For a year now, concert halls and opera houses across the world have struggled to breathe some life to opera and song, in the face of lockdown. We now find ourselves just a click away from an unprecedented array of video performances – mostly free – of concerts, recitals and opera. Whether it's a question of past performances or played to empty halls, we are truly spoilt for choice. But it must be said that as time goes by, we become less fully satisfied by these evenings in front of a screen, so far from the human interactions which make the live experience irreplaceable. So voracious in those first months, we have become more picky: we concentrate on what matters to us most, on what we absolutely can't afford to miss.

Ludovic Tézier, Thuy Anh Vuong
© capture d'écran de la captation

A clear example of the unmissable was given on Sunday at La Scala by Ludovic Tézier, accompanied on the piano by Thuy-Anh Vuong (replacing Helmut Deutsch). The originally planned programme was similar to the recital that the same pair gave at the Paris Opera four years ago, which split into two parts: the first dedicated to Lieder (Schubert, Schumann) and the second to French art song (Fauré, Duparc, Ibert, Berlioz). Some short while before the concert, this was changed: a number of songs were removed to make space for a third part, devoted to opera: (Les Contes d’Hoffmann, La Dame de Pique, Rigoletto et Andrea Chénier). All the better for variety of repertoire, albeit at the expense of a certain level of coherence.

From An die Musik, which opens the evening in the manner of a meditative prayer, we rediscover Tézier's timbre of rosewood and dark velvet, so skilled at painting the chiaroscuro of the human soul, his noble and serene expression, perfect control, rich midrange, luminous highs. And that's not to mention his service of the text, a wonderful art of speaking and story-telling whereby he gives each word, each syllable its exact pronunciation, its proper place, regardless of the language in which he is singing. Tézier seems to have a particular affinity for certain works: for these, each word, imbued with incredible evocative power, creates a whole landscape of its own. That's particularly the case with Meerestille, where we feel viscerally the slow movements of the sea, with all the suppressed energy behind the calm. From the modest melancholy of the first verses to the wrenching final "Komm, beglücke mich!", Tézier turns Ständchen into a dramatic progression of great intensity, without ever falling into the trap of overdoing things. In the one Schumann Lied in the programme, Hör ich das Liedchen klingen, sadness is set against pain in a subtle balance underlined by the piano of Vuong, who limited herself to a mere accompanying role too often during the evening.

Ludovic Tézier
© capture d'écran de la captation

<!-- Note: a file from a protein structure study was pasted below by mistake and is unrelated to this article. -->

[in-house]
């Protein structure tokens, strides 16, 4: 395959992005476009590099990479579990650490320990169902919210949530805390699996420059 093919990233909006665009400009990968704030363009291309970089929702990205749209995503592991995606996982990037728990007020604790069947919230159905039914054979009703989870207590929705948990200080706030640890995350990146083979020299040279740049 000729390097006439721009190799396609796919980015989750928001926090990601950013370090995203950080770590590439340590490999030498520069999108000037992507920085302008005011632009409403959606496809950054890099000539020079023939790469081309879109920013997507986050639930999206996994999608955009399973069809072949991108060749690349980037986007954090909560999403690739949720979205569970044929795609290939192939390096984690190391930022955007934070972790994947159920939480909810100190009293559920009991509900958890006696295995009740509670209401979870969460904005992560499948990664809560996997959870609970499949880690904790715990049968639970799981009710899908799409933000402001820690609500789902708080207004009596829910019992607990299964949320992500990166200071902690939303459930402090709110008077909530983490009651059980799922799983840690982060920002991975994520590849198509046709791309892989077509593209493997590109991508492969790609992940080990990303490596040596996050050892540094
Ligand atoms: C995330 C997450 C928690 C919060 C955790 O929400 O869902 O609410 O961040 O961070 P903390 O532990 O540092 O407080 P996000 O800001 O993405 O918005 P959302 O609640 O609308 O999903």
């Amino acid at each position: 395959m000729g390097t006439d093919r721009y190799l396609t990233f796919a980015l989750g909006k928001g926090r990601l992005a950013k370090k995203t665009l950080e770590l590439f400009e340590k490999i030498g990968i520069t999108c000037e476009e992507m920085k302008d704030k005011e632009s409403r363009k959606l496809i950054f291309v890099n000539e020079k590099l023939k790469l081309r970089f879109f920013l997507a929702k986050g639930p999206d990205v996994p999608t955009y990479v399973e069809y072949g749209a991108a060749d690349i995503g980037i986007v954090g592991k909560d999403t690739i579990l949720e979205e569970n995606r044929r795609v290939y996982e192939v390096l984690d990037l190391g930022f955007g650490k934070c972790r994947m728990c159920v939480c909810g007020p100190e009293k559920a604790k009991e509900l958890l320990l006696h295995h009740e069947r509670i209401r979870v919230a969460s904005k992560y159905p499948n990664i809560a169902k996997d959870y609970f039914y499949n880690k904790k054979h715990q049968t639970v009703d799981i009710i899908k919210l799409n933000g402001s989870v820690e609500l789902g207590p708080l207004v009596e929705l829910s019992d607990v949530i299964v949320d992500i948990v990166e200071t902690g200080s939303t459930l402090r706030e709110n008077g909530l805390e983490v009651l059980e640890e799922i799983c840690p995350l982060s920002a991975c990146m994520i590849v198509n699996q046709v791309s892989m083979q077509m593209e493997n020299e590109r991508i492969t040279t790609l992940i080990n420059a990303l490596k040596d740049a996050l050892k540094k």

The second part of the concert was devoted to French song, the most memorable numbers being Duparc's L’invitation au voyage and Fauré's Les berceaux, two emotional peaks suffused with the nobility of perfect vocal mastery. And that's in spite of a level of discomfort which became more evident in the course of the evening (a number of notes were covered or approached from below with a hint of hestiation), perhaps caused by some fluid in the pharynx that the singer was trying to keep under control. While the first three songs of L’horizon chimérique are song in a slightly distanced way, the fourth, "Vaisseaux, nous vous aurons aimés en pure perte", makes the pain of regret tangible and poignant. Similarly, in Ibert's Four Songs of Don Quixote, it's in the last, "The Death of Don Quixote", that Tézier expresses himself with the greatest conviction.

Ludovic Tézier, Thuy Anh Vuong
© capture d'écran de la captation

When we move to opera, the singer's body language shows us an increasing level of freedom. Unfortunately, "Scintille, diamant!", from the Venetian act of The Tales of Hoffmann, suffers dreadfully from sound problems. Next is "Ja vas lyublyu", Prince Yeletsky's aria from Act 2 of The Queen of Spades, a declaration of love that is tender, passionate, anxious, where Tézier's diction is always cultured. With Rigoletto's "Cortigiani, vil razza dannata", we're treated to a brilliant master class in Verdi baritone singing, a performance that's overpowering in every dimension. From there, the official programme closes with "Nemico della patria" from Andrea Chénier. To end the evening, we are given two encores: Richard Strauss's very beautiful Zueignung, where Tézier embodies loving devotion in a particularly touching way, and the "Romance to the star" from Act 3 of Tannhäuser, one of Wagner's greatest hits, in which the "O du, mein holder Abendstern", echoing the first words of the recital, "Du, holde Kunst", projects a glimmer of hope above a lyric horizon that remains all too shrouded in darkness. And we're brought back to that horizon rather brutally by the artists' bows – slow and seeming almost lugubrious in the empty theatre, a smile and a slight wave of the hand from Tézier to the viewer or to the imaginary audience. How sad.


Translated from French by David Karlin

****1